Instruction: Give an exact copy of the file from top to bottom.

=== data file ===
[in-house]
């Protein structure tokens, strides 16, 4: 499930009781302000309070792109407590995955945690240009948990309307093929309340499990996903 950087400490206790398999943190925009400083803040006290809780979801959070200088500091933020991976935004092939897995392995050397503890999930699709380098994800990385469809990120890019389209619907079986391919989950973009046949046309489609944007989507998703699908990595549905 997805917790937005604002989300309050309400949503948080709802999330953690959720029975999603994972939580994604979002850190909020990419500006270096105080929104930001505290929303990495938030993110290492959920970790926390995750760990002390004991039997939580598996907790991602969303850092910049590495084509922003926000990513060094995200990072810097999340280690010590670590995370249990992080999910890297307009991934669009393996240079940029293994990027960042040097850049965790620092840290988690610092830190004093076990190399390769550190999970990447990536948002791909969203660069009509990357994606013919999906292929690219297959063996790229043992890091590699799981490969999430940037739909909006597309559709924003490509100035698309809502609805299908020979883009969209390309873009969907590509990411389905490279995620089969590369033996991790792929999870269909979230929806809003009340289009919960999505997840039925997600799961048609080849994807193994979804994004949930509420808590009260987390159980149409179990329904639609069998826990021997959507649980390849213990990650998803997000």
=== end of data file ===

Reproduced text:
[in-house]
């Protein structure tokens, strides 16, 4: 499930009781302000309070792109407590995955945690240009948990309307093929309340499990996903 950087400490206790398999943190925009400083803040006290809780979801959070200088500091933020991976935004092939897995392995050397503890999930699709380098994800990385469809990120890019389209619907079986391919989950973009046949046309489609944007989507998703699908990595549905 997805917790937005604002989300309050309400949503948080709802999330953690959720029975999603994972939580994604979002850190909020990419500006270096105080929104930001505290929303990495938030993110290492959920970790926390995750760990002390004991039997939580598996907790991602969303850092910049590495084509922003926000990513060094995200990072810097999340280690010590670590995370249990992080999910890297307009991934669009393996240079940029293994990027960042040097850049965790620092840290988690610092830190004093076990190399390769550190999970990447990536948002791909969203660069009509990357994606013919999906292929690219297959063996790229043992890091590699799981490969999430940037739909909006597309559709924003490509100035698309809502609805299908020979883009969209390309873009969907590509990411389905490279995620089969590369033996991790792929999870269909979230929806809003009340289009919960999505997840039925997600799961048609080849994807193994979804994004949930509420808590009260987390159980149409179990329904639609069998826990021997959507649980390849213990990650998803997000």